Michigan Physician Survey – Primary Care Physicians in Michigan

CHRT has been surveying primary care physicians (PCPs) in Michigan since 2012—tracking key trends in practice patterns, capacity, payer mix and care team composition. Our latest survey also asked physicians about care continuity and Medicaid work requirements legislation (a full analysis can be found here).

PCPs are a key component of a successful, high quality healthcare system. As the baby-boomer generation ages and the needs of this cohort increase, there is ongoing concern about how well the healthcare workforce can meet the increasing demands of an older and presumably sicker population. Additionally, primary care is on the front lines of improving care delivery, such as increasing care management for complex cases, integration of behavioral health care and identifying and addressing social determinants of health.

To review the full report, click here.

Access to health care in Michigan: Results from CHRT’s latest Cover Michigan Survey

The Center for Health and Research Transformation’s (CHRT) 2018 Cover Michigan Survey asked Michigan residents about their experiences in accessing health care, specifically how easy or difficult it was to get appointments with different providers.

The survey found that two factors—the presence of primary care providers (PCP), and whether or not people had a medical home—figured prominently in reported ease of access to care.

Read the full report.

Health Insurance Marketplace 2019: Rate Analysis

chart, graph, data, health

The health insurance marketplaces created under the Affordable Care Act (ACA) have weathered several years of volatility and uncertainty. Following a tumultuous 2017 marked by Congressional “repeal and replace” debates, important administrative changes, and the termination of cost-sharing reduction payments to insurers, Michigan and other states experienced steep premium increases for 2018.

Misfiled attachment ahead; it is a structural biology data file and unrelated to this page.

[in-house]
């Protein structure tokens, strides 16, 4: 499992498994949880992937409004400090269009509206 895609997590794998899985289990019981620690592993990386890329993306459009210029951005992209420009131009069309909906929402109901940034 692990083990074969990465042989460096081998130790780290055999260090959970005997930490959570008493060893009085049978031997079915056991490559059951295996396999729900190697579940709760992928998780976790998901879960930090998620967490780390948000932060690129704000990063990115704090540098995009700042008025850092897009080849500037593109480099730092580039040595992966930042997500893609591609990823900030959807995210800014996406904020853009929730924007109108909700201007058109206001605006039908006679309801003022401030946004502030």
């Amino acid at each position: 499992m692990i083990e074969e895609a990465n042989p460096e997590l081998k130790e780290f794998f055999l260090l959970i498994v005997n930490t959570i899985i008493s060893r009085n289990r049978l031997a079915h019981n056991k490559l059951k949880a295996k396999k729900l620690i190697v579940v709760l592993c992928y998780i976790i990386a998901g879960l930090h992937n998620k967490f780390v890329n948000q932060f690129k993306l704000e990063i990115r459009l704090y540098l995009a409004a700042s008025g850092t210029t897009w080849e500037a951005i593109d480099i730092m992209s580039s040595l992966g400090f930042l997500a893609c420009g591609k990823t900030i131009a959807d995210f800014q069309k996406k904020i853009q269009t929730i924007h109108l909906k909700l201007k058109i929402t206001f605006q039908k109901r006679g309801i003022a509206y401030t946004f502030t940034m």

One year later, premiums in Michigan’s Health Insurance Marketplace have stabilized, with increases for 2019 far lower than they have been in recent years. Michigan also experienced its first new insurer entering the market since 2015.

With financial assistance tied to premium levels, low premium increases for 2019 mean that some individuals will experience changes in the amount of financial assistance they receive to purchase Marketplace coverage, so consumers should compare plan options, pricing, and benefits carefully to find coverage that meets their needs.

Click here to read the full report

Key Findings

  • Premium increases for 2019 are substantially lower than premium increases in 2018. Across all counties, the average premium increase for the lowest cost and second-lowest cost silver plans is 0.6 percent and 1.5 percent, respectively. Premiums for the lowest cost bronze plan increased by 1.5 percent, and premiums for the lowest cost gold plan decreased by 0.2 percent.
  • Michigan continues to have a robust Marketplace. Nine insurers are participating in the health insurance marketplace in 2019, an increase of one from 2018. The new insurer, Oscar Insurance Company, offers coverage in five Southeast Michigan counties. All of Michigan’s 83 counties have at least two participating carriers.
  • Michigan consumers can select from a variety of Marketplace plans. There are 12 to 57 plans offered in each of Michigan’s 83 counties.
  • The 2019 Marketplace Open Enrollment Period remains the same length as it was for 2018: 45 days, beginning November 1 and ending December 15.
  • Federal financial support for Michigan Navigators to help with open enrollment has been reduced by 51 percent, from $627,958 in 2018 to $309,111 in 2019.
  • This is the second year in a row of substantial funding reductions for the Navigator program: from 2017 to 2018, Michigan’s Navigator funding decreased by 72 percent, from $2,228,692 in 2017 to $627,958 in 2018.

Quick Facts: Chronic Pain in Michigan

Not everyone suffers from chronic pain in Michigan, but many people do. Our Cover Michigan Survey found that more than 35 percent of the state’s residents say they experienced chronic pain which limits their lives or work within the last year.
These infographics from the Center for Health and Research Transformation are based on consumer response, and show how many people report suffering from chronic pain, along with who is most affected.